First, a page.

When an organisation has an office in another country, and hires workers in that country or assigns employees to work in the office abroad, it’s important to monitor the remote employees to protect the organisation’s assets. At the same time, any monitoring must be adapted to each foreign country’s employee surveillance laws, the incident reporting requirements, and even the culture of the other countries.
Monitoring employees in another country
Employee monitoring activities must be governed by local legal guidelines, company policy and human rights and health and safety legislation. Legally, what can and can’t be monitored varies greatly from country to country, and is often open to interpretation. In many countries, the use of different forms of surveillance is restricted according to the severity of the incident and the intrusiveness of the surveillance. Romania, for example, allows state authorities to carry out surveillance of any type, regardless of the suspected or alleged offence.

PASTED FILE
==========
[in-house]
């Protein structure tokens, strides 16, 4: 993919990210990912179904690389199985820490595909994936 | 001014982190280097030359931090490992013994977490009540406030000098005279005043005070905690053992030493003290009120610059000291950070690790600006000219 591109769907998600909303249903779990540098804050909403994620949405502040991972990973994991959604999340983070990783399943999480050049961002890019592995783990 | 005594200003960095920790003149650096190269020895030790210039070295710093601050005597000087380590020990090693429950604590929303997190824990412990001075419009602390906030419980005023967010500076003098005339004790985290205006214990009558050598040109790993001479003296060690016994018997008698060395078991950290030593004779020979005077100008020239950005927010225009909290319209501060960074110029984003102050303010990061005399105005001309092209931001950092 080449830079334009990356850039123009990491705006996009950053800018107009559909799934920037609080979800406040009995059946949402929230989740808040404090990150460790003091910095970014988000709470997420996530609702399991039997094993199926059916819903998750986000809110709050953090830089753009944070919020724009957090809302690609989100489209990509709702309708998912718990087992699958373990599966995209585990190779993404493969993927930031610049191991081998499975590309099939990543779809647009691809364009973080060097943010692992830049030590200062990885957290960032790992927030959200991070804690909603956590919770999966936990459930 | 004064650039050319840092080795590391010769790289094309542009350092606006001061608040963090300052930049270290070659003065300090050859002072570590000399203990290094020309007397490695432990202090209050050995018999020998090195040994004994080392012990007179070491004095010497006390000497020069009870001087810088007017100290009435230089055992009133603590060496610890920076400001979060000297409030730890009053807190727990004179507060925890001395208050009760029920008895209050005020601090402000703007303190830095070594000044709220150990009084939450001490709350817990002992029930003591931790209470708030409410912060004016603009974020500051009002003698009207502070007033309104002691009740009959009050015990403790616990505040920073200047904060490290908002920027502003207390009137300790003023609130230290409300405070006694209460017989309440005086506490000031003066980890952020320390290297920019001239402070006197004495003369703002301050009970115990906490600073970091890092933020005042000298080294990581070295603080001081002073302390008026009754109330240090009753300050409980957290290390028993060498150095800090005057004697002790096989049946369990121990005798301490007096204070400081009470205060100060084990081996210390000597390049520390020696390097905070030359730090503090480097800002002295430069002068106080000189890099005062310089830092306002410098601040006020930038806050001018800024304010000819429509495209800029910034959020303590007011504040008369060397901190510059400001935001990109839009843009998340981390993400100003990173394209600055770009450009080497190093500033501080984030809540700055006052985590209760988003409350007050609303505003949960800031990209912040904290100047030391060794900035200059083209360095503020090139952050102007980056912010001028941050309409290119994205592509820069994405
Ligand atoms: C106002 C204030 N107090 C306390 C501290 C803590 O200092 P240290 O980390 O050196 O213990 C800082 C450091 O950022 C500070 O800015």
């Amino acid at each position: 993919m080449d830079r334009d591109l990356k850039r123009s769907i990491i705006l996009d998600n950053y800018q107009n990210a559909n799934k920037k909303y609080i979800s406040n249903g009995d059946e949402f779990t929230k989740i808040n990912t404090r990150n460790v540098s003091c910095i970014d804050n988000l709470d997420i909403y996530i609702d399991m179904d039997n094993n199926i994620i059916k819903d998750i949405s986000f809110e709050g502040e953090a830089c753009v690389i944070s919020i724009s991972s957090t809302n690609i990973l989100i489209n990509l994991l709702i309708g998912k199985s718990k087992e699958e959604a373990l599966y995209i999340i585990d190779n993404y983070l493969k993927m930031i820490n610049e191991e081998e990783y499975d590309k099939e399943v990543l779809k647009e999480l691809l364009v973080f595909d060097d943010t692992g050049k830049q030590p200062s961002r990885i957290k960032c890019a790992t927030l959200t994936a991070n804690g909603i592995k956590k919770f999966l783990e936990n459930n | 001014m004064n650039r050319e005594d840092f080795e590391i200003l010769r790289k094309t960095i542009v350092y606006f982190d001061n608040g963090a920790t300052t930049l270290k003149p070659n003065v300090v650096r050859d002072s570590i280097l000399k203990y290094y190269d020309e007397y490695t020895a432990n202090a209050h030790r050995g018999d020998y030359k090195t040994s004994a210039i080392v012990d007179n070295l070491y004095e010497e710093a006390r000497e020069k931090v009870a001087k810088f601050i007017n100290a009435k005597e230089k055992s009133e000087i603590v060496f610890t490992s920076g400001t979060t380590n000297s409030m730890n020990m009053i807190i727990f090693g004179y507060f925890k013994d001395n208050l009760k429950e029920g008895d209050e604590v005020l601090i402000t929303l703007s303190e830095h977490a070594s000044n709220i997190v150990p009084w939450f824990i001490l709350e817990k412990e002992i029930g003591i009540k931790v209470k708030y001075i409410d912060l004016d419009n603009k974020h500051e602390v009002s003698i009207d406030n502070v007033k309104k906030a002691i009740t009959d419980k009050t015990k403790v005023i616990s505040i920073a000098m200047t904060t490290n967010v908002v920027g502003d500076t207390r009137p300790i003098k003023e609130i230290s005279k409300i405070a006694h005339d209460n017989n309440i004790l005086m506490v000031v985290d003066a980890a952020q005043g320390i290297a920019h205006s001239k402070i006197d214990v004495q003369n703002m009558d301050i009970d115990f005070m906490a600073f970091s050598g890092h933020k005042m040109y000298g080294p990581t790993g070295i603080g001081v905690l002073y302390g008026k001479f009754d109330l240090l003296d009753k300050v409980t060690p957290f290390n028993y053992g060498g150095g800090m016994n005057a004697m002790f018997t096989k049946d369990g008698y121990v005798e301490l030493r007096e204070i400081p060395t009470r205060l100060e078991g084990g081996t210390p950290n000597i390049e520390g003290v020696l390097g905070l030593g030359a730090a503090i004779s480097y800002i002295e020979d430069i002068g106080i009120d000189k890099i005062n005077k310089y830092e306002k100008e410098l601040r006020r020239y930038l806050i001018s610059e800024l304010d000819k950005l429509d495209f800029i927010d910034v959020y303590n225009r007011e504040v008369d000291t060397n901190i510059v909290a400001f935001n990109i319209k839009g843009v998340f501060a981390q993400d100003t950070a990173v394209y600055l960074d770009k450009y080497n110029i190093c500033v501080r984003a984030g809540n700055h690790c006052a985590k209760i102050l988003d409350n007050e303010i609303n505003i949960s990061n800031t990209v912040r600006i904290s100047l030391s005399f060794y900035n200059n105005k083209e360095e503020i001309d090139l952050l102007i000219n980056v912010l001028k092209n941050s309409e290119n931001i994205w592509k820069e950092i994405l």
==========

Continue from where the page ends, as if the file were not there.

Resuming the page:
Legally, what you can and can’t do varies greatly from country to country and is often open to interpretation.
Most countries allow monitoring of telephone call records, email logs and financial transactions captured by in-house systems. However, the use of intercept is usually restricted or prohibited (although in Singapore there are currently no legal restrictions). Be wary of using intercept in the UK for an investigation of employees abroad as, if it’s not properly authorised, it could constitute a criminal offence under the Regulation of Investigatory Powers Act 2000.